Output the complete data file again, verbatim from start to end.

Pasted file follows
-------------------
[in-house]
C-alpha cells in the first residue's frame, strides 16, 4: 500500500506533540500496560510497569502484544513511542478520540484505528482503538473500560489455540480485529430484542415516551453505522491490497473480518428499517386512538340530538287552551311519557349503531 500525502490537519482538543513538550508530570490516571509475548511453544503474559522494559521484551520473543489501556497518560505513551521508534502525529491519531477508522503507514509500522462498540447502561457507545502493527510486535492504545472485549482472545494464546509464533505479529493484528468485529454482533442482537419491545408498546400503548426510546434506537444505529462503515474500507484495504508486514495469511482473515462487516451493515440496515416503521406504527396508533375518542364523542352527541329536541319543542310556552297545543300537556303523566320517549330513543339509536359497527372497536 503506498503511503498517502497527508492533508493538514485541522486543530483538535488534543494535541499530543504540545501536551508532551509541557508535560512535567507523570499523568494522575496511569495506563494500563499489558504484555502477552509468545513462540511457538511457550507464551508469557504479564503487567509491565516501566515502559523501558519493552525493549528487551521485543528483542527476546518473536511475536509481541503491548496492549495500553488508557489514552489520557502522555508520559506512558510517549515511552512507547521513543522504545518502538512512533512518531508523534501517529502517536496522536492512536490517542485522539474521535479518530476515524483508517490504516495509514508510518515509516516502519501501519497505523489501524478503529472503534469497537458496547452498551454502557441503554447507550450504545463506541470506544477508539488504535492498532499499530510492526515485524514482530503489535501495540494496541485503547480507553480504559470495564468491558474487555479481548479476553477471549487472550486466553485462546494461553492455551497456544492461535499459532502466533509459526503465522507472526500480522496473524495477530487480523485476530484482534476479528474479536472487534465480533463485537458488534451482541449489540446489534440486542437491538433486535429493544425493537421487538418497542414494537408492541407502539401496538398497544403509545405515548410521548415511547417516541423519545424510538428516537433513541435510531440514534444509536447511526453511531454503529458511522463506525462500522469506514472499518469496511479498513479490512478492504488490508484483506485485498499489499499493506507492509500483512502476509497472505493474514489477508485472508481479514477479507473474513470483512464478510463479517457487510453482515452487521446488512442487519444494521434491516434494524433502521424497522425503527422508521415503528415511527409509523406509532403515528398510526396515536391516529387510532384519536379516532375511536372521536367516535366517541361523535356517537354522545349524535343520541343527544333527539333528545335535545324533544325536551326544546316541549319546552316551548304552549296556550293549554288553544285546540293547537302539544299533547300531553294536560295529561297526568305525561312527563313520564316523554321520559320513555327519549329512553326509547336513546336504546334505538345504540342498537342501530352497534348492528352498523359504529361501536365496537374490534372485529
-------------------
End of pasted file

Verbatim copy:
[in-house]
C-alpha cells in the first residue's frame, strides 16, 4: 500500500506533540500496560510497569502484544513511542478520540484505528482503538473500560489455540480485529430484542415516551453505522491490497473480518428499517386512538340530538287552551311519557349503531 500525502490537519482538543513538550508530570490516571509475548511453544503474559522494559521484551520473543489501556497518560505513551521508534502525529491519531477508522503507514509500522462498540447502561457507545502493527510486535492504545472485549482472545494464546509464533505479529493484528468485529454482533442482537419491545408498546400503548426510546434506537444505529462503515474500507484495504508486514495469511482473515462487516451493515440496515416503521406504527396508533375518542364523542352527541329536541319543542310556552297545543300537556303523566320517549330513543339509536359497527372497536 503506498503511503498517502497527508492533508493538514485541522486543530483538535488534543494535541499530543504540545501536551508532551509541557508535560512535567507523570499523568494522575496511569495506563494500563499489558504484555502477552509468545513462540511457538511457550507464551508469557504479564503487567509491565516501566515502559523501558519493552525493549528487551521485543528483542527476546518473536511475536509481541503491548496492549495500553488508557489514552489520557502522555508520559506512558510517549515511552512507547521513543522504545518502538512512533512518531508523534501517529502517536496522536492512536490517542485522539474521535479518530476515524483508517490504516495509514508510518515509516516502519501501519497505523489501524478503529472503534469497537458496547452498551454502557441503554447507550450504545463506541470506544477508539488504535492498532499499530510492526515485524514482530503489535501495540494496541485503547480507553480504559470495564468491558474487555479481548479476553477471549487472550486466553485462546494461553492455551497456544492461535499459532502466533509459526503465522507472526500480522496473524495477530487480523485476530484482534476479528474479536472487534465480533463485537458488534451482541449489540446489534440486542437491538433486535429493544425493537421487538418497542414494537408492541407502539401496538398497544403509545405515548410521548415511547417516541423519545424510538428516537433513541435510531440514534444509536447511526453511531454503529458511522463506525462500522469506514472499518469496511479498513479490512478492504488490508484483506485485498499489499499493506507492509500483512502476509497472505493474514489477508485472508481479514477479507473474513470483512464478510463479517457487510453482515452487521446488512442487519444494521434491516434494524433502521424497522425503527422508521415503528415511527409509523406509532403515528398510526396515536391516529387510532384519536379516532375511536372521536367516535366517541361523535356517537354522545349524535343520541343527544333527539333528545335535545324533544325536551326544546316541549319546552316551548304552549296556550293549554288553544285546540293547537302539544299533547300531553294536560295529561297526568305525561312527563313520564316523554321520559320513555327519549329512553326509547336513546336504546334505538345504540342498537342501530352497534348492528352498523359504529361501536365496537374490534372485529